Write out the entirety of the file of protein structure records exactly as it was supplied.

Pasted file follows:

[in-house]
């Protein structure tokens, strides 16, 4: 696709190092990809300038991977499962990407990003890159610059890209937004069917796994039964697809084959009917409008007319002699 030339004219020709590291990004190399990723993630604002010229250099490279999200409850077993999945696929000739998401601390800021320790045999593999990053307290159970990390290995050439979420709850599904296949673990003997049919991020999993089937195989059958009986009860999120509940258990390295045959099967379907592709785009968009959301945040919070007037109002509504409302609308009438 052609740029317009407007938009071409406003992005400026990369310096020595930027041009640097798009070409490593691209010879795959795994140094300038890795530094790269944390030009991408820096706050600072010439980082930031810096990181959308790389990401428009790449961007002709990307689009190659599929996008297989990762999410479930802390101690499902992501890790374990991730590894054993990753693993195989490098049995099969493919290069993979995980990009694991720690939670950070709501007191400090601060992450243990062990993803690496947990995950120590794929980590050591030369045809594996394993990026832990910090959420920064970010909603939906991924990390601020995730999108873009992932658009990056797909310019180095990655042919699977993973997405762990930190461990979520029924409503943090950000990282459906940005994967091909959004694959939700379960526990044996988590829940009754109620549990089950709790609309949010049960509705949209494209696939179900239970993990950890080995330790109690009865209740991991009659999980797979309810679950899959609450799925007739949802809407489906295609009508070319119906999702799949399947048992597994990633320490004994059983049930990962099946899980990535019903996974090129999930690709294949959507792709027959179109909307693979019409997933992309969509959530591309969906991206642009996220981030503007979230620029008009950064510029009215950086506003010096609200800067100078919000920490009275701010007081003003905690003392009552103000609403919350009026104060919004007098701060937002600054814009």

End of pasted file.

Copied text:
[in-house]
């Protein structure tokens, strides 16, 4: 696709190092990809300038991977499962990407990003890159610059890209937004069917796994039964697809084959009917409008007319002699 030339004219020709590291990004190399990723993630604002010229250099490279999200409850077993999945696929000739998401601390800021320790045999593999990053307290159970990390290995050439979420709850599904296949673990003997049919991020999993089937195989059958009986009860999120509940258990390295045959099967379907592709785009968009959301945040919070007037109002509504409302609308009438 052609740029317009407007938009071409406003992005400026990369310096020595930027041009640097798009070409490593691209010879795959795994140094300038890795530094790269944390030009991408820096706050600072010439980082930031810096990181959308790389990401428009790449961007002709990307689009190659599929996008297989990762999410479930802390101690499902992501890790374990991730590894054993990753693993195989490098049995099969493919290069993979995980990009694991720690939670950070709501007191400090601060992450243990062990993803690496947990995950120590794929980590050591030369045809594996394993990026832990910090959420920064970010909603939906991924990390601020995730999108873009992932658009990056797909310019180095990655042919699977993973997405762990930190461990979520029924409503943090950000990282459906940005994967091909959004694959939700379960526990044996988590829940009754109620549990089950709790609309949010049960509705949209494209696939179900239970993990950890080995330790109690009865209740991991009659999980797979309810679950899959609450799925007739949802809407489906295609009508070319119906999702799949399947048992597994990633320490004994059983049930990962099946899980990535019903996974090129999930690709294949959507792709027959179109909307693979019409997933992309969509959530591309969906991206642009996220981030503007979230620029008009950064510029009215950086506003010096609200800067100078919000920490009275701010007081003003905690003392009552103000609403919350009026104060919004007098701060937002600054814009």